Article - Office of College Advancement

Ohlone College enters talks with minor league baseball for field

By Wes Bowers.

Wednesday, November 21, 2007—Reprinted from Fremont Bulletin.

Ohlone College's current baseball field.

A new baseball field may be on the horizon for Ohlone Community College, as well as a minor league baseball team for the Bay Area.

At its Nov. 14 meeting, Ohlone College's Board of Trustees voted 6-1 to sign a letter of intent to negotiate a lease contract with the semi-professional Golden Baseball League for a new stadium on the Newark campus.

Trustee John Weed dissented, stating he wanted to see more information on the project than just a two-page letter presented by Diamond Project LLC, which represents the baseball league.

"We only had preliminary information presented to us," Weed said. "This may very well be an appropriate location for the field, but I would have liked more information."

Useful information, Weed asserted, could have been in the form of renderings, or a company background.

The intent to enter into an agreement with the league follows several discussions on how to repair the college's existing, aging field.

During the board's Oct. 10 meeting, college officials discussed making some repairs to the field for $100,000.

Ohlone's field has been in disrepair for some time. A surveyor told officials the field remains wet longer than it should after rains and regular watering.

Additionally, ground squirrel holes can be found all along the warning track. The outfield also slopes into a wall so much so that water builds up.

Recent discussions have also centered on where to place a new field once new developments along Mission Boulevard on the college's frontage property are complete.

The league, whose main offices are located in Dublin even though there is no team in the Bay Area, would build the stadium up to its standards for joint use of the facility, according to the letter.

League standards include 1,500 seats, lights, improved concessions, improved restrooms, and other amenities that would be agreed upon by both the school and the league, the letter states.

The school, according to the letter, would accept this development agreement in lieu of rent for at least 30 years.

Additionally, all revenue generated from the facility would go to the league.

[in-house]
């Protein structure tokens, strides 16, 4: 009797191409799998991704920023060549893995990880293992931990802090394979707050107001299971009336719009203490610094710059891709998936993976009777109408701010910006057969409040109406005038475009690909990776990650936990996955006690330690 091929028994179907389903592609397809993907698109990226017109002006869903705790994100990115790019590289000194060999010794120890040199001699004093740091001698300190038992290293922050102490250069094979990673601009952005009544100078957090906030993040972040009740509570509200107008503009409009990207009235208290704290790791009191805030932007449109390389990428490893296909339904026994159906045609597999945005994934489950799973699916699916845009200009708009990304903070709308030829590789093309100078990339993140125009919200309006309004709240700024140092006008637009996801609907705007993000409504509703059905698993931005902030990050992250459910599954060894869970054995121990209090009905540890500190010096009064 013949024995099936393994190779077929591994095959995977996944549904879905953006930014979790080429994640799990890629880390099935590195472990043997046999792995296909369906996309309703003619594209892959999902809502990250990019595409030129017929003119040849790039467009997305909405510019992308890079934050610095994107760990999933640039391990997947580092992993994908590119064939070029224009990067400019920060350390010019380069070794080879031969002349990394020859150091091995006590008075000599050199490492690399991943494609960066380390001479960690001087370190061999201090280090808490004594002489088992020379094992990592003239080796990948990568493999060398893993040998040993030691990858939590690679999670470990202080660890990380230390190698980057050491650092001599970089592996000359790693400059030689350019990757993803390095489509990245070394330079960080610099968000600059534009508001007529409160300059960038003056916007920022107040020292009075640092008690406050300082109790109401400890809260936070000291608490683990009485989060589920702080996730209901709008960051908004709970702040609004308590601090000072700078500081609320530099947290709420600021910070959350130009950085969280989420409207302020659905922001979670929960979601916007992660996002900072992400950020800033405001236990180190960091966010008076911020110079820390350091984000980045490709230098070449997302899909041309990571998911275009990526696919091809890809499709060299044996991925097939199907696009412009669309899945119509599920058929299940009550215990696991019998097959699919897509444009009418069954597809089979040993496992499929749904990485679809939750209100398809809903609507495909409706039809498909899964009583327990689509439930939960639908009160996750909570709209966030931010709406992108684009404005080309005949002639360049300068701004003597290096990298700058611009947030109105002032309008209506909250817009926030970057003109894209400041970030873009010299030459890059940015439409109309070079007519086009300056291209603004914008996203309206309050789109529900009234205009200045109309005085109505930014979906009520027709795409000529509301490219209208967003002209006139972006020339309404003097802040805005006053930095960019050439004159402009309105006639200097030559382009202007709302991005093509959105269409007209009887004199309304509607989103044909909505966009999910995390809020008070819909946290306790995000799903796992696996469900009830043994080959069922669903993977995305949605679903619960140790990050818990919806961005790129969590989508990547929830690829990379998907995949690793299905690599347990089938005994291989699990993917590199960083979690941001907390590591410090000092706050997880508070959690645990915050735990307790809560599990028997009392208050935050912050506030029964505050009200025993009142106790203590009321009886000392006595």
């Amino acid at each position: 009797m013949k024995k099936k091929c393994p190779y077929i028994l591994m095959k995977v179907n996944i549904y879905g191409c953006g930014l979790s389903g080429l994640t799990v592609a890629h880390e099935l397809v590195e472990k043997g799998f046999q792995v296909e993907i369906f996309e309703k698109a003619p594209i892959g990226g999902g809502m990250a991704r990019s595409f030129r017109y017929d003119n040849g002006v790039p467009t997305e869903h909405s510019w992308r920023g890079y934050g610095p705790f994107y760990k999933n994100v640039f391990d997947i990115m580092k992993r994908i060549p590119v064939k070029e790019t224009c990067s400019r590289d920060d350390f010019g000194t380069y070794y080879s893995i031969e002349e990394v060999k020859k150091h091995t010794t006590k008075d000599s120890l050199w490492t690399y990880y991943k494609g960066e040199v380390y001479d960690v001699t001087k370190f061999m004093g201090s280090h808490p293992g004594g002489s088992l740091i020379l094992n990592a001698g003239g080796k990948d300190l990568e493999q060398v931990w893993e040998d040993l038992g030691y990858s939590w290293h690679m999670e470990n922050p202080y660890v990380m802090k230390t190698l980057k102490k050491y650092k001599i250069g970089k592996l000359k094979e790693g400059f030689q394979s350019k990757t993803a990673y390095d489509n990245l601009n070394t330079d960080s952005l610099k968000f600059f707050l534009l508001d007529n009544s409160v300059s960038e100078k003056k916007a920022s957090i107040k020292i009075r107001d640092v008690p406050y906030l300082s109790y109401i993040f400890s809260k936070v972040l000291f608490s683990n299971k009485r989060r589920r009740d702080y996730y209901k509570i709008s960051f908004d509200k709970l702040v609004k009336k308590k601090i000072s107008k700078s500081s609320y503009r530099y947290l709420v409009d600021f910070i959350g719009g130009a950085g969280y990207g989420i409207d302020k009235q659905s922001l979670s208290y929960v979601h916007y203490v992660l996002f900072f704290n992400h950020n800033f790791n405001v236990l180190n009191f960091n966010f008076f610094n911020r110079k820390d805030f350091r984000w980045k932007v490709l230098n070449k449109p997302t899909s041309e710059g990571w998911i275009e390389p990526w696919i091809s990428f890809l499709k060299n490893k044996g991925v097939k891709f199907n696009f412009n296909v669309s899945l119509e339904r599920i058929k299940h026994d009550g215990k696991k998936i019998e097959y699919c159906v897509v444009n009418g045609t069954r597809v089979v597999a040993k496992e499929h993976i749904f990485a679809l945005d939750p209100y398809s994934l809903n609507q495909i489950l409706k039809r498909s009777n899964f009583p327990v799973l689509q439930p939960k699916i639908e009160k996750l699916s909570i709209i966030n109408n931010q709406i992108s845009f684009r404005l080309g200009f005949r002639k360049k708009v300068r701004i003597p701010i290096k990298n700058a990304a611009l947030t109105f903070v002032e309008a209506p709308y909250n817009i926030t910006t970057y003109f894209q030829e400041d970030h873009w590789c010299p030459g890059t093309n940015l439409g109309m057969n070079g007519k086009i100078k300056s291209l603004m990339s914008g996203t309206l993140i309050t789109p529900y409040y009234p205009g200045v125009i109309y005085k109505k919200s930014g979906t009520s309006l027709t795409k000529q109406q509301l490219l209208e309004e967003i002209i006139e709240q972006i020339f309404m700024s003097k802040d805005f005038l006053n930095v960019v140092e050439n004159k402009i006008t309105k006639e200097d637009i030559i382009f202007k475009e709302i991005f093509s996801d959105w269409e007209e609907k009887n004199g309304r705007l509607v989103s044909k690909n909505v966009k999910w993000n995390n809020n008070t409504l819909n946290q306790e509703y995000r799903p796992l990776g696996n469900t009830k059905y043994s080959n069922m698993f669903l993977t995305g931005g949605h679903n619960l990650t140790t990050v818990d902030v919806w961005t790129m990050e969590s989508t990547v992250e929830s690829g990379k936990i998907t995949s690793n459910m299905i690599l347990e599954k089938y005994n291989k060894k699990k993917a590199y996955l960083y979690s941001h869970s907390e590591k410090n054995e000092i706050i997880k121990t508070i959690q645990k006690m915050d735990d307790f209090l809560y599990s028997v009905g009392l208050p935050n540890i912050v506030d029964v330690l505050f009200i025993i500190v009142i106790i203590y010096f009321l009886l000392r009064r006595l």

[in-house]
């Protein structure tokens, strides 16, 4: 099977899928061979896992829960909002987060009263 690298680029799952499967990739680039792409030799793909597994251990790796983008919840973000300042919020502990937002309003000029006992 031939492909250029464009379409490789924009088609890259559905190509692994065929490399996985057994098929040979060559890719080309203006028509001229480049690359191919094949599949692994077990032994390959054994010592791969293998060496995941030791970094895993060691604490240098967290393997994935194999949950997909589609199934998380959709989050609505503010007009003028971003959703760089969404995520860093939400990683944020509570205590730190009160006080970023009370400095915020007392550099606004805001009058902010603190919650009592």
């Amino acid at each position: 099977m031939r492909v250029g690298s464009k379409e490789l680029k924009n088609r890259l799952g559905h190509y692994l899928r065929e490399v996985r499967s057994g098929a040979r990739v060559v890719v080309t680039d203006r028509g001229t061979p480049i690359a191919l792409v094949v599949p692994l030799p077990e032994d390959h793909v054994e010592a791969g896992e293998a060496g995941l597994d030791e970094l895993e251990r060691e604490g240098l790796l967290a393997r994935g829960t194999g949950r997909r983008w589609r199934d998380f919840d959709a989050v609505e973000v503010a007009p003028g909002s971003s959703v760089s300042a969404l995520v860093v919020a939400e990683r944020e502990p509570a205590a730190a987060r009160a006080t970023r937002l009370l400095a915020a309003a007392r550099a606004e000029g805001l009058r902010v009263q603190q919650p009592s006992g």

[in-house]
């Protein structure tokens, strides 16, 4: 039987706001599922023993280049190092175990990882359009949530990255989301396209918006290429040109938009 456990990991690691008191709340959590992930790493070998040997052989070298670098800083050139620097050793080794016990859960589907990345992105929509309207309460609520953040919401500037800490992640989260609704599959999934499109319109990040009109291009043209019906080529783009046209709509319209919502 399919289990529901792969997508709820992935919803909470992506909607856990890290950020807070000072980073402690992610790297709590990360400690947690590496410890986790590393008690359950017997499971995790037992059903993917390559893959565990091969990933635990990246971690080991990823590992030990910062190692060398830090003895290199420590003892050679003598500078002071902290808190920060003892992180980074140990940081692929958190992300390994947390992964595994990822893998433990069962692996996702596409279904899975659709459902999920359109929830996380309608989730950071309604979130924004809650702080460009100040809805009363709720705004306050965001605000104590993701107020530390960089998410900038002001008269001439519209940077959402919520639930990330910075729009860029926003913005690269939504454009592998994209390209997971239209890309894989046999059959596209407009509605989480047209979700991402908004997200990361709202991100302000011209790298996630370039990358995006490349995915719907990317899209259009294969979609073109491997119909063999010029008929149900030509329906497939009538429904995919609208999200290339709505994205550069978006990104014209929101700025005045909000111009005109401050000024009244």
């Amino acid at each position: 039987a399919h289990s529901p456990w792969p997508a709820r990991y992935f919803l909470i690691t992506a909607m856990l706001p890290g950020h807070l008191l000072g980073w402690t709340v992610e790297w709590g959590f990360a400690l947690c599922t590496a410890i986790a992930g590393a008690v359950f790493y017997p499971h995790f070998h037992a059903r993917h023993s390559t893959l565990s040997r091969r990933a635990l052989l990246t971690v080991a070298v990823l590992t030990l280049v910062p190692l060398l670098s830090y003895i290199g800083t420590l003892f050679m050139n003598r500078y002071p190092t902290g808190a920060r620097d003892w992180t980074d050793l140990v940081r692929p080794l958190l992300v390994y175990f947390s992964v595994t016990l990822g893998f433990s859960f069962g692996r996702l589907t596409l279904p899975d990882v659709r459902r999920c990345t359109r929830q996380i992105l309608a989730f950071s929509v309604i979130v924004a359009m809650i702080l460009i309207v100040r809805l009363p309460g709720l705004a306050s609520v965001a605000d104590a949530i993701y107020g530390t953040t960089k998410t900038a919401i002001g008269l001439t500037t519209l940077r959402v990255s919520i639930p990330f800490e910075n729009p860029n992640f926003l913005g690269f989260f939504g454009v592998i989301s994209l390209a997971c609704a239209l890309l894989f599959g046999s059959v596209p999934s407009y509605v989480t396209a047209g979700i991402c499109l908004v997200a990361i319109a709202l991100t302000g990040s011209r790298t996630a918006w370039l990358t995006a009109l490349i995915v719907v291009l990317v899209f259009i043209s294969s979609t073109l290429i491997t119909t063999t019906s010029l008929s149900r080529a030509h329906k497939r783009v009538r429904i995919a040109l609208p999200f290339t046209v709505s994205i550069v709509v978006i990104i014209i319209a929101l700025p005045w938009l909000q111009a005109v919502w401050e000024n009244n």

The letter also states the league shall be the master leaseholder for the facility and play between 45 and 60 games each summer.

The league would also have the right to host non-baseball events at the facility as long as they do not interfere with Ohlone's baseball program.

Ohlone shall provide the league with written notice of all relevant policies, restrictions or limitations regarding third-party use of the proposed stadium, including, but not limited to, permanent and/or temporary on-site commercial signage, parking access, shower and changing facilities, equipment storage, and the league's rights as a concessionaire, including its ability to sell beer on site.

The agreement is non-binding until a formal lease is prepared and executed by both the league and the college.

Negotiations are expected to take about 180 days, the letter states.

Ohlone President Douglas Treadway said he would begin attending meetings with Golden Baseball League officials to examine the feasibility of building a stadium in Newark.

The league quoted a $4 million to $6 million cost to build the new facility, according to Treadway.

If negotiations are successful and a stadium gets built in Newark, Treadway said the league would like to have the facility completed in time for its 2009 summer schedule. The new stadium would be less than a mile from the Oakland Athletics' proposed Cisco Field.

Treadway said while the new minor league team would most likely not be affiliated with the A's, the team was willing to work with Ohlone on the project.

"I think it's appealing to people to have a partner in financing something like this," Treadway said. "We haven't identified a source of funding to repair the existing field or build a new one, except through this method."

One of Weed's concerns with the intention to negotiate dealt with land uses on the Newark campus. He said state law limits the amount of money an outside entity can spend on land already built with bond money, to $4 million.

Because the proposed stadium may cost more than $4 million, Weed was concerned that other outside companies would lose out on co-operational opportunities.

"We have a health, science and technology-centered campus," he said. "If another company wanted to invest in these programs, the stadium may have locked (potential deals) up."

Weed said he favored joint operational use of the property, and suggested a joint venture between the college and City of Newark for an arts center on the campus as another potential use.

Weed said he hopes his concerns will be addressed at future meetings or work sessions.

"It's not to say this isn't a good deal," he said. "In the end, this may well be an excellent use for the property."

The Golden Baseball League is a minor professional independent baseball league with teams located throughout western North America.

Now in its fifth year, the league aims to establish three eight-team divisions in the Pacific Northwest/Canada, the Pacific Coast, and the Southwest over the next five years, according to the league's Web site.

Teams include Chico, Long Beach, Orange County and San Diego in California; a team in Yuma, Ariz.; a team in Reno, Nev.; and a team in St. George, Utah. The league recently expanded to Calgary and Edmonton, in Alberta, Canada.

Some of the teams in the league play on college fields. The Chico team plays on the Chico State University field, and the Reno club plays on the University of Nevada-Reno field. The St. George team shares a playing field with Dixie State College, another community college.

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